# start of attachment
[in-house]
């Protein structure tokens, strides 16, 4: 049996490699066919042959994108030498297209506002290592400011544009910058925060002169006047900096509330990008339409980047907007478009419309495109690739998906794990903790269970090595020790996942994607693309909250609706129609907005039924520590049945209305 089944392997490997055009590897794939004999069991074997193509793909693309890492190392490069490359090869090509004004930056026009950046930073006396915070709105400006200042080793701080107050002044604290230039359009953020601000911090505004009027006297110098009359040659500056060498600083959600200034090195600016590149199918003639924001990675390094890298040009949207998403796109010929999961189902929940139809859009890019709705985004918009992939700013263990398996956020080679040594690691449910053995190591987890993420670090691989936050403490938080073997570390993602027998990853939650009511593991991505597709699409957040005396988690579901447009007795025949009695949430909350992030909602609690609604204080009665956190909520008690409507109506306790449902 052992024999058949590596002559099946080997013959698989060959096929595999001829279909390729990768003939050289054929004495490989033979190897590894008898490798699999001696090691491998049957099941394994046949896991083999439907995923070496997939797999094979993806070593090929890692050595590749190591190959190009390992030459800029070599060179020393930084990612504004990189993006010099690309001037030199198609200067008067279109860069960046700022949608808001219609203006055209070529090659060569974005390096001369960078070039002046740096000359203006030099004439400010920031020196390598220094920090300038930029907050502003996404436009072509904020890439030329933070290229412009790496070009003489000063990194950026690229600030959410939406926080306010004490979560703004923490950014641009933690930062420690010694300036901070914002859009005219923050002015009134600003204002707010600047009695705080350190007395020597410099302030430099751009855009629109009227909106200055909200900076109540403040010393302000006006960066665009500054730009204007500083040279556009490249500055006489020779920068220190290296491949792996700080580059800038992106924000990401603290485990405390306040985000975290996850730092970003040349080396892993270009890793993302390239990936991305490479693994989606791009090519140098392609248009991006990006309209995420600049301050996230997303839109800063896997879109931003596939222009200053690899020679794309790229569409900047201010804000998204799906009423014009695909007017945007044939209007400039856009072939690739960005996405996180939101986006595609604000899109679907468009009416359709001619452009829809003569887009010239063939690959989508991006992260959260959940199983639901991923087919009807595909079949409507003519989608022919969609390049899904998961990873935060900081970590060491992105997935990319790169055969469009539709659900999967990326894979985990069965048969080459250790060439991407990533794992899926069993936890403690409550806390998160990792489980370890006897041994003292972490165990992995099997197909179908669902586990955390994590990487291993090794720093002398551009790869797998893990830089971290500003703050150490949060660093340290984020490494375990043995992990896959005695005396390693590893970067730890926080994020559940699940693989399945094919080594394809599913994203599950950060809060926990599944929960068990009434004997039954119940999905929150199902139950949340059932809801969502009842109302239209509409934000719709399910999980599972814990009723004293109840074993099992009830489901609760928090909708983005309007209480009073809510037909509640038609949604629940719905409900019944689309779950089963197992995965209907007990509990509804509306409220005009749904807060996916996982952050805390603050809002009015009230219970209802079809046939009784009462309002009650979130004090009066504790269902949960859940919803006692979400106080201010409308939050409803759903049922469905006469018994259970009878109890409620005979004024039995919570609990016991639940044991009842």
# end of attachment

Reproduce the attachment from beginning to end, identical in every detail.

[in-house]
């Protein structure tokens, strides 16, 4: 049996490699066919042959994108030498297209506002290592400011544009910058925060002169006047900096509330990008339409980047907007478009419309495109690739998906794990903790269970090595020790996942994607693309909250609706129609907005039924520590049945209305 089944392997490997055009590897794939004999069991074997193509793909693309890492190392490069490359090869090509004004930056026009950046930073006396915070709105400006200042080793701080107050002044604290230039359009953020601000911090505004009027006297110098009359040659500056060498600083959600200034090195600016590149199918003639924001990675390094890298040009949207998403796109010929999961189902929940139809859009890019709705985004918009992939700013263990398996956020080679040594690691449910053995190591987890993420670090691989936050403490938080073997570390993602027998990853939650009511593991991505597709699409957040005396988690579901447009007795025949009695949430909350992030909602609690609604204080009665956190909520008690409507109506306790449902 052992024999058949590596002559099946080997013959698989060959096929595999001829279909390729990768003939050289054929004495490989033979190897590894008898490798699999001696090691491998049957099941394994046949896991083999439907995923070496997939797999094979993806070593090929890692050595590749190591190959190009390992030459800029070599060179020393930084990612504004990189993006010099690309001037030199198609200067008067279109860069960046700022949608808001219609203006055209070529090659060569974005390096001369960078070039002046740096000359203006030099004439400010920031020196390598220094920090300038930029907050502003996404436009072509904020890439030329933070290229412009790496070009003489000063990194950026690229600030959410939406926080306010004490979560703004923490950014641009933690930062420690010694300036901070914002859009005219923050002015009134600003204002707010600047009695705080350190007395020597410099302030430099751009855009629109009227909106200055909200900076109540403040010393302000006006960066665009500054730009204007500083040279556009490249500055006489020779920068220190290296491949792996700080580059800038992106924000990401603290485990405390306040985000975290996850730092970003040349080396892993270009890793993302390239990936991305490479693994989606791009090519140098392609248009991006990006309209995420600049301050996230997303839109800063896997879109931003596939222009200053690899020679794309790229569409900047201010804000998204799906009423014009695909007017945007044939209007400039856009072939690739960005996405996180939101986006595609604000899109679907468009009416359709001619452009829809003569887009010239063939690959989508991006992260959260959940199983639901991923087919009807595909079949409507003519989608022919969609390049899904998961990873935060900081970590060491992105997935990319790169055969469009539709659900999967990326894979985990069965048969080459250790060439991407990533794992899926069993936890403690409550806390998160990792489980370890006897041994003292972490165990992995099997197909179908669902586990955390994590990487291993090794720093002398551009790869797998893990830089971290500003703050150490949060660093340290984020490494375990043995992990896959005695005396390693590893970067730890926080994020559940699940693989399945094919080594394809599913994203599950950060809060926990599944929960068990009434004997039954119940999905929150199902139950949340059932809801969502009842109302239209509409934000719709399910999980599972814990009723004293109840074993099992009830489901609760928090909708983005309007209480009073809510037909509640038609949604629940719905409900019944689309779950089963197992995965209907007990509990509804509306409220005009749904807060996916996982952050805390603050809002009015009230219970209802079809046939009784009462309002009650979130004090009066504790269902949960859940919803006692979400106080201010409308939050409803759903049922469905006469018994259970009878109890409620005979004024039995919570609990016991639940044991009842």